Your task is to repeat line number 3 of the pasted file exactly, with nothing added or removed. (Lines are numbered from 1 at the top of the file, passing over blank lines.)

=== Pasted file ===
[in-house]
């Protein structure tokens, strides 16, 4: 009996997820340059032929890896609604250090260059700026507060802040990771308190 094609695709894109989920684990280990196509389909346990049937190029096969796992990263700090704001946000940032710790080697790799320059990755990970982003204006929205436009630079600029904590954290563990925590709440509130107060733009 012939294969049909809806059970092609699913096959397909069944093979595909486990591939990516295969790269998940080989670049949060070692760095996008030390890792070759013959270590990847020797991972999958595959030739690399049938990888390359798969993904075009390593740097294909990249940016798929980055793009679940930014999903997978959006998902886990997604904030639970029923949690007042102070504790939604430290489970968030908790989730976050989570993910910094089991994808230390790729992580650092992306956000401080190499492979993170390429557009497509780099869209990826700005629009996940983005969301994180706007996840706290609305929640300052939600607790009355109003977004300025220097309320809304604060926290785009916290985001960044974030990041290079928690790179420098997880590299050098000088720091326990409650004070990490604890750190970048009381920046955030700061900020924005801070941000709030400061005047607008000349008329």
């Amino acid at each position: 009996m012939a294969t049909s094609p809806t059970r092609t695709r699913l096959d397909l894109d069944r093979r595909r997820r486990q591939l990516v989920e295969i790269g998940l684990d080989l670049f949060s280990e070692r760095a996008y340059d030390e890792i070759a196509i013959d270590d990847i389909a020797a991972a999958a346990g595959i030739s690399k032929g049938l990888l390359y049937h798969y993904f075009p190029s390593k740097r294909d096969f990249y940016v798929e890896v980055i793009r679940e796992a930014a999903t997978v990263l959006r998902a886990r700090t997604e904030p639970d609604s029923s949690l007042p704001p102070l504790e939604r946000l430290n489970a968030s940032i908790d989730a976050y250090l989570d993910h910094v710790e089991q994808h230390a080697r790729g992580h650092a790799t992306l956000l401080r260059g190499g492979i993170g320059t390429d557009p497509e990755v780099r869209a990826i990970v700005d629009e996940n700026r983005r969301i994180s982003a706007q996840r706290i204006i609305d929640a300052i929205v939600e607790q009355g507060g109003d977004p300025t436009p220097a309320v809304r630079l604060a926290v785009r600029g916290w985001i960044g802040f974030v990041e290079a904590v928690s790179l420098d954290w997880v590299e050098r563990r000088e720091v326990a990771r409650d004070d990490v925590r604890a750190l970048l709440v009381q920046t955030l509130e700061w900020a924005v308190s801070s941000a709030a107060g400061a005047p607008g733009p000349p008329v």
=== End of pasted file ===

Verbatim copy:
């Amino acid at each position: 009996m012939a294969t049909s094609p809806t059970r092609t695709r699913l096959d397909l894109d069944r093979r595909r997820r486990q591939l990516v989920e295969i790269g998940l684990d080989l670049f949060s280990e070692r760095a996008y340059d030390e890792i070759a196509i013959d270590d990847i389909a020797a991972a999958a346990g595959i030739s690399k032929g049938l990888l390359y049937h798969y993904f075009p190029s390593k740097r294909d096969f990249y940016v798929e890896v980055i793009r679940e796992a930014a999903t997978v990263l959006r998902a886990r700090t997604e904030p639970d609604s029923s949690l007042p704001p102070l504790e939604r946000l430290n489970a968030s940032i908790d989730a976050y250090l989570d993910h910094v710790e089991q994808h230390a080697r790729g992580h650092a790799t992306l956000l401080r260059g190499g492979i993170g320059t390429d557009p497509e990755v780099r869209a990826i990970v700005d629009e996940n700026r983005r969301i994180s982003a706007q996840r706290i204006i609305d929640a300052i929205v939600e607790q009355g507060g109003d977004p300025t436009p220097a309320v809304r630079l604060a926290v785009r600029g916290w985001i960044g802040f974030v990041e290079a904590v928690s790179l420098d954290w997880v590299e050098r563990r000088e720091v326990a990771r409650d004070d990490v925590r604890a750190l970048l709440v009381q920046t955030l509130e700061w900020a924005v308190s801070s941000a709030a107060g400061a005047p607008g733009p000349p008329v």